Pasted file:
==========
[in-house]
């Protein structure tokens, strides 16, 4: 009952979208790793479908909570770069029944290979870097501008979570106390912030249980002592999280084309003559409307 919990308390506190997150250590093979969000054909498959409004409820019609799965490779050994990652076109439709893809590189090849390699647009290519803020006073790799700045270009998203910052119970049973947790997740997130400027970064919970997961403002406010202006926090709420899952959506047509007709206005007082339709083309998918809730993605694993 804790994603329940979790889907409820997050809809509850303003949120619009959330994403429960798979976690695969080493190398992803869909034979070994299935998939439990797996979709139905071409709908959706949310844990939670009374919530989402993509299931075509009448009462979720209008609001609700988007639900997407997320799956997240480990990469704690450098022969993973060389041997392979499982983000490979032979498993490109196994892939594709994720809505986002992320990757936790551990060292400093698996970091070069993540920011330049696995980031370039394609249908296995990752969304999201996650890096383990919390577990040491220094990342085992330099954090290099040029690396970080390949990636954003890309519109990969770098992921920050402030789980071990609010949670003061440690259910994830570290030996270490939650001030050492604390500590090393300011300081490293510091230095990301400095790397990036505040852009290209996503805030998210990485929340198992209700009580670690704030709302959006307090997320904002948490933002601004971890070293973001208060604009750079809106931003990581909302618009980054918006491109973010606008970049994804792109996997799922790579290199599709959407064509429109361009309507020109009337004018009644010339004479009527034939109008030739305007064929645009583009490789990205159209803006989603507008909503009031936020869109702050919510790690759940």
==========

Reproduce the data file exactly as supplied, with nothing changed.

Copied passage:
[in-house]
């Protein structure tokens, strides 16, 4: 009952979208790793479908909570770069029944290979870097501008979570106390912030249980002592999280084309003559409307 919990308390506190997150250590093979969000054909498959409004409820019609799965490779050994990652076109439709893809590189090849390699647009290519803020006073790799700045270009998203910052119970049973947790997740997130400027970064919970997961403002406010202006926090709420899952959506047509007709206005007082339709083309998918809730993605694993 804790994603329940979790889907409820997050809809509850303003949120619009959330994403429960798979976690695969080493190398992803869909034979070994299935998939439990797996979709139905071409709908959706949310844990939670009374919530989402993509299931075509009448009462979720209008609001609700988007639900997407997320799956997240480990990469704690450098022969993973060389041997392979499982983000490979032979498993490109196994892939594709994720809505986002992320990757936790551990060292400093698996970091070069993540920011330049696995980031370039394609249908296995990752969304999201996650890096383990919390577990040491220094990342085992330099954090290099040029690396970080390949990636954003890309519109990969770098992921920050402030789980071990609010949670003061440690259910994830570290030996270490939650001030050492604390500590090393300011300081490293510091230095990301400095790397990036505040852009290209996503805030998210990485929340198992209700009580670690704030709302959006307090997320904002948490933002601004971890070293973001208060604009750079809106931003990581909302618009980054918006491109973010606008970049994804792109996997799922790579290199599709959407064509429109361009309507020109009337004018009644010339004479009527034939109008030739305007064929645009583009490789990205159209803006989603507008909503009031936020869109702050919510790690759940």